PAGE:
Rupiah Weakens to Eight-Month Low as Hurdles for Jokowi Mount

The rupiah fell to an eight-month low and stocks dropped after Indonesia’s upper house chose a leader from the coalition opposing President-elect Joko Widodo, adding to concern he will struggle to implement reforms.

Zulkifli Hasan, from the National Mandate Party that is part of the grouping that backed losing presidential candidate Prabowo Subianto, was elected speaker of the People’s Consultative Assembly early this morning. That followed the selection of another member of the coalition as lower house speaker last week. Widodo, known as Jokowi, has a reform agenda that includes cutting fuel subsidies, improving tax collection and reducing red tape.

“It looks like the incoming president will face some challenges at the parliament,” said Irene Cheung, a Singapore-based currency strategist at Australia & New Zealand Banking Group Ltd. “Given the developments, the fuel-subsidy revision is going to be dependent on how the political front plays out.”

The rupiah declined 0.3 percent to close at 12,240 per dollar, taking its loss in the past month to 4.3 percent, prices from local banks show. It touched 12,260 earlier, the weakest level since Jan. 28. The Jakarta Composite index of shares fell 1.5 percent to 4,958.52, the steepest drop since Oct. 2.

The so-called red-white coalition that backed Prabowo currently controls 56 percent of seats in the lower house, if outgoing President Susilo Bambang Yudhoyono’s Democrat Party is included. The Democrats have voted with the coalition to select the house speakers. The United Development Party, or PPP, which was part of Prabowo’s coalition, switched to Jokowi’s camp, the president-elect, who takes office Oct. 20, said today.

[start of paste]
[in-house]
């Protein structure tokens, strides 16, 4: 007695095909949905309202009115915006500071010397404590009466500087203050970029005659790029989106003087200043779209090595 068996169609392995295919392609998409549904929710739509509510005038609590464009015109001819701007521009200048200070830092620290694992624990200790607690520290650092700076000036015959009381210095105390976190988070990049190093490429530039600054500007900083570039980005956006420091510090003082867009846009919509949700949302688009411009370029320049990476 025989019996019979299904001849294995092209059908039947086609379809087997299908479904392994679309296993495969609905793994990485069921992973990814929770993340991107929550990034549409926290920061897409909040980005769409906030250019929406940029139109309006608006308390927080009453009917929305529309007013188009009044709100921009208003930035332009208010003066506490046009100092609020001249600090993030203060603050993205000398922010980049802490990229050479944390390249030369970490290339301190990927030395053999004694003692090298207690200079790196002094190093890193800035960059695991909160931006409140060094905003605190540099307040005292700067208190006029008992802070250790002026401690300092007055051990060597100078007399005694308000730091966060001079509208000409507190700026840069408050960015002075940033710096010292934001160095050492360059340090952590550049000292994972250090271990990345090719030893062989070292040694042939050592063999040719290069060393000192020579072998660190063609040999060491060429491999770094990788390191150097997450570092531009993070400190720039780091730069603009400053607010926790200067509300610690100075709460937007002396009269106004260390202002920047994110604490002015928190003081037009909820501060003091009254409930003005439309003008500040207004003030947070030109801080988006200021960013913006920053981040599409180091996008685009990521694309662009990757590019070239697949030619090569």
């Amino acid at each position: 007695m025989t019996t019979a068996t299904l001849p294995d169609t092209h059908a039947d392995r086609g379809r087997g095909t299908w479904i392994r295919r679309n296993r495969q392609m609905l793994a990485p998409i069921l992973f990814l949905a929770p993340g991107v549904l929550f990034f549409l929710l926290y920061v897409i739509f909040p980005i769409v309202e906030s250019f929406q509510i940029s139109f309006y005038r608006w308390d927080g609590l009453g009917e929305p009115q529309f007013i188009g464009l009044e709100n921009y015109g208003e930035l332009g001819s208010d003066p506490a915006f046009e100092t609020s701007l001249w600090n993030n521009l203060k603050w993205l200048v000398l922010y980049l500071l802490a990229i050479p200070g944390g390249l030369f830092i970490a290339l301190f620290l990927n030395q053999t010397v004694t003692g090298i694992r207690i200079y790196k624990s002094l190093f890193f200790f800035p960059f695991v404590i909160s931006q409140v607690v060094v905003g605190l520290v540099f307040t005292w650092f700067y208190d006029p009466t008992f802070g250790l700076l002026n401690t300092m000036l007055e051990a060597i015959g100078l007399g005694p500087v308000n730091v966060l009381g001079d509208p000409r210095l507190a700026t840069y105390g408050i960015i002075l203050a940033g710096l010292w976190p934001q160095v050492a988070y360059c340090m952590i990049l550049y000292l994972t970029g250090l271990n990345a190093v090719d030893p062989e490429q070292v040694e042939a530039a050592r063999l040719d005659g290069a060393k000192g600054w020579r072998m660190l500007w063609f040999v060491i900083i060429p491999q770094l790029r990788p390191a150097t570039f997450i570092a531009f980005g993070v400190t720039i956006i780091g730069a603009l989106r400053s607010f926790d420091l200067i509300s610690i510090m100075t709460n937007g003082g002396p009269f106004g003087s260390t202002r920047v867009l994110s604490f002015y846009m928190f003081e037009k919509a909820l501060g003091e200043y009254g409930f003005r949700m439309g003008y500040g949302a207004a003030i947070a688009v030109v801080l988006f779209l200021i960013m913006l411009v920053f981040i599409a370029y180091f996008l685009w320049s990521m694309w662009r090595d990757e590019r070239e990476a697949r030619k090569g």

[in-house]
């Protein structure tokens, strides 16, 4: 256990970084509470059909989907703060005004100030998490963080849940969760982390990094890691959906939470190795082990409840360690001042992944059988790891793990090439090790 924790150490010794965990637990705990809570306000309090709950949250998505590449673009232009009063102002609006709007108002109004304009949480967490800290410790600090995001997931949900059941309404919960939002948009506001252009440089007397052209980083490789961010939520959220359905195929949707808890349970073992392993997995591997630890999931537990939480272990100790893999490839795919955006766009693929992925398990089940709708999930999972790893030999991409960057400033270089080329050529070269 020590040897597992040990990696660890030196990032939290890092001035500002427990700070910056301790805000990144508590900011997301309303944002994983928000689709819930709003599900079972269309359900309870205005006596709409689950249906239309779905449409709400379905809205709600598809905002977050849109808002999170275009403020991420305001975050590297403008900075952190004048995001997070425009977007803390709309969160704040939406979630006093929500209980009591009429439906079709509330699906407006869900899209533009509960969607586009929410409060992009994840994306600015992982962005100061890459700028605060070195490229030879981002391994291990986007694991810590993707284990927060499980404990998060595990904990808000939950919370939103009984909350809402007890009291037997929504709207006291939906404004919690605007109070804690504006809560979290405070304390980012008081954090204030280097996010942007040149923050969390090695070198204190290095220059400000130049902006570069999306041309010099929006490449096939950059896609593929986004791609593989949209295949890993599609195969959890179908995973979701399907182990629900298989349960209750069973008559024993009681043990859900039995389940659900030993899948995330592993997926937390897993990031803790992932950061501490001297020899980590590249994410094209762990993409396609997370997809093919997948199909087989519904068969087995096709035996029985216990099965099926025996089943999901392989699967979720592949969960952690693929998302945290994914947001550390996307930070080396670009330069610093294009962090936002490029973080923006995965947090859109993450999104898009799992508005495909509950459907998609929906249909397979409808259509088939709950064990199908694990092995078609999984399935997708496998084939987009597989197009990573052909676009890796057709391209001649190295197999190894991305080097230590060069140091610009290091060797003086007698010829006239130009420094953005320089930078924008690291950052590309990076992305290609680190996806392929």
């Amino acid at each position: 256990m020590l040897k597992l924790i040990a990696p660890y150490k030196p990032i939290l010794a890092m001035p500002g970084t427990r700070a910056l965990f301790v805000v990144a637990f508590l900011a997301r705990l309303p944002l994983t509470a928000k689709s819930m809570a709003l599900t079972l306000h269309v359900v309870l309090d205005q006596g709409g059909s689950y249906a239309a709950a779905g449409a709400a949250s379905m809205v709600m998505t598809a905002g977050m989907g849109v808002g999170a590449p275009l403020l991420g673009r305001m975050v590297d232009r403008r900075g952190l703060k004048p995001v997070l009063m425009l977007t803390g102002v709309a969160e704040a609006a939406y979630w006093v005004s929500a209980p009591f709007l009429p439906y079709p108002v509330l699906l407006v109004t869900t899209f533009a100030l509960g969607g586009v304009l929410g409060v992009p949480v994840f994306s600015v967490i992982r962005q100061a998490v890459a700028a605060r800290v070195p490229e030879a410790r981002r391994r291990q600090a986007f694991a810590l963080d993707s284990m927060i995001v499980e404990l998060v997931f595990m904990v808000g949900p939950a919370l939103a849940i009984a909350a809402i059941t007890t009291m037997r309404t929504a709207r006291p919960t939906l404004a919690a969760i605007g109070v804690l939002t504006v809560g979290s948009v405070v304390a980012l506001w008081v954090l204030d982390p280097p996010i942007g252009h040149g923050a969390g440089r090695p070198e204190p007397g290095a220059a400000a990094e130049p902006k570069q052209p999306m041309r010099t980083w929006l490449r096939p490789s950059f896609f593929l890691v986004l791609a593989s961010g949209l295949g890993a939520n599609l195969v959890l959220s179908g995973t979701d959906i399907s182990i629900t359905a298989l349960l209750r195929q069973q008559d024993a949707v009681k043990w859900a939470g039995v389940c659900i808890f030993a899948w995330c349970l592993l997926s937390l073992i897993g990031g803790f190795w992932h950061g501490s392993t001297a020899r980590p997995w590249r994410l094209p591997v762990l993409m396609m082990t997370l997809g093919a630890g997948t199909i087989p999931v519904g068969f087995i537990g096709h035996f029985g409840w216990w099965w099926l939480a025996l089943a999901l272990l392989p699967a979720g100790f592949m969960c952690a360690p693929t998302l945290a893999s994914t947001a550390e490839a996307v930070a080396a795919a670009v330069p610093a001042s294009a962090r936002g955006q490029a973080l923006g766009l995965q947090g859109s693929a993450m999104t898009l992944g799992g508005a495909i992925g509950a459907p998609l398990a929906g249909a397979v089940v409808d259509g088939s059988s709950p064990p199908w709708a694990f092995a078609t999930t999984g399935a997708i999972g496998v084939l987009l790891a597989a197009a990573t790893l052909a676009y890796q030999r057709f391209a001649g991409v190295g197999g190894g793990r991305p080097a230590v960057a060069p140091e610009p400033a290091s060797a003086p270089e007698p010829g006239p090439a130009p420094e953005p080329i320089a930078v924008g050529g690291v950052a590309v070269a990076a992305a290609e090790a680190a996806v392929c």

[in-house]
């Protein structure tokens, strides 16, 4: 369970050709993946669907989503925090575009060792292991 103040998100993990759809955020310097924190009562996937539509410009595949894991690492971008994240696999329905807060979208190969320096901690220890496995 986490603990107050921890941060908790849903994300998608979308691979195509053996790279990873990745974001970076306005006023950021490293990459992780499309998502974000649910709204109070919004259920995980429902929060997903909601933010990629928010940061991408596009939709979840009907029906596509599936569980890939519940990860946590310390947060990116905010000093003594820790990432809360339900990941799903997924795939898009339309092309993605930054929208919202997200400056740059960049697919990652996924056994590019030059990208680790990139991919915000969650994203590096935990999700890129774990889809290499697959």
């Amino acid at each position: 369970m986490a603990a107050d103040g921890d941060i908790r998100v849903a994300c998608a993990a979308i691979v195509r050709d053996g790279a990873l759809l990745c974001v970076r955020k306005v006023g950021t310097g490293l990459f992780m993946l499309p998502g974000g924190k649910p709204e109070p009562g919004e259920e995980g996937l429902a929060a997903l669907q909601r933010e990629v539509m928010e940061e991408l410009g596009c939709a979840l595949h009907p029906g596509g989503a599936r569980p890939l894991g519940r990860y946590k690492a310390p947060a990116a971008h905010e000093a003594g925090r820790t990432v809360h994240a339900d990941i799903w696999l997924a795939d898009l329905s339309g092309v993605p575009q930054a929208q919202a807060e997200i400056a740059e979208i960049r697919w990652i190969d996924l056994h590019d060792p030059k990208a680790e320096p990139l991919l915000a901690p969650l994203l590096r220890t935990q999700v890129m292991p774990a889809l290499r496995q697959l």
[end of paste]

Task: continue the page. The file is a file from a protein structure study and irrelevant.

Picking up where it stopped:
Forwards, Volatility

Financial and construction-related stocks led declines in the share gauge. PT Bank Rakyat Indonesia fell 3.6 percent and cement producer PT Semen Indonesia dropped 4.2 percent.

One-month non-deliverable forwards on the rupiah traded offshore advanced 0.2 percent to 12,345 per dollar, 0.9 percent weaker than the onshore spot rate. Bank Indonesia set a fixing used to settle the contracts at 12,241, compared with 12,190 yesterday. One-month implied volatility, a measure of expected currency swings used to price options, fell 15 basis points, or 0.15 percentage point, to 10.80 percent, data compiled by Bloomberg show.

The yield on the government’s 8.375 percent bonds due March 2024 climbed two basis points to 8.48 percent, according to the Inter Dealer Market Association. Bank Indonesia held its benchmark rate at 7.5 percent for an 11th month yesterday.

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